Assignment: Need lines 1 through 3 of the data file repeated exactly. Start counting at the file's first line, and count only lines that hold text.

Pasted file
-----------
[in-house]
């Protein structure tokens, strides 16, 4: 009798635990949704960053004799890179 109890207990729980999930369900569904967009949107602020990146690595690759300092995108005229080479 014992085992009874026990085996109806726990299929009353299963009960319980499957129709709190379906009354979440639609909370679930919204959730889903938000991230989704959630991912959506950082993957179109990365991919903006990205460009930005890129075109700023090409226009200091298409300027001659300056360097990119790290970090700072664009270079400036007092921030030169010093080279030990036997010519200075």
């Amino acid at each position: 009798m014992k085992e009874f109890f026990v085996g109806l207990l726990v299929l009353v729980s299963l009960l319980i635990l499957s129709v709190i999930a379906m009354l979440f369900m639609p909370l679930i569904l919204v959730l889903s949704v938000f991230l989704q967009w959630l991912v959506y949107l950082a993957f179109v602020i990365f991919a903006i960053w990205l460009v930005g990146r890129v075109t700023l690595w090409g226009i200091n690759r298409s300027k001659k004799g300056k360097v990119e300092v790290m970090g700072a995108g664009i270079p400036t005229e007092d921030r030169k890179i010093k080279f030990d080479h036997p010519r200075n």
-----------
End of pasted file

[in-house]
């Protein structure tokens, strides 16, 4: 009798635990949704960053004799890179 109890207990729980999930369900569904967009949107602020990146690595690759300092995108005229080479 014992085992009874026990085996109806726990299929009353299963009960319980499957129709709190379906009354979440639609909370679930919204959730889903938000991230989704959630991912959506950082993957179109990365991919903006990205460009930005890129075109700023090409226009200091298409300027001659300056360097990119790290970090700072664009270079400036007092921030030169010093080279030990036997010519200075």
């Amino acid at each position: 009798m014992k085992e009874f109890f026990v085996g109806l207990l726990v299929l009353v729980s299963l009960l319980i635990l499957s129709v709190i999930a379906m009354l979440f369900m639609p909370l679930i569904l919204v959730l889903s949704v938000f991230l989704q967009w959630l991912v959506y949107l950082a993957f179109v602020i990365f991919a903006i960053w990205l460009v930005g990146r890129v075109t700023l690595w090409g226009i200091n690759r298409s300027k001659k004799g300056k360097v990119e300092v790290m970090g700072a995108g664009i270079p400036t005229e007092d921030r030169k890179i010093k080279f030990d080479h036997p010519r200075n």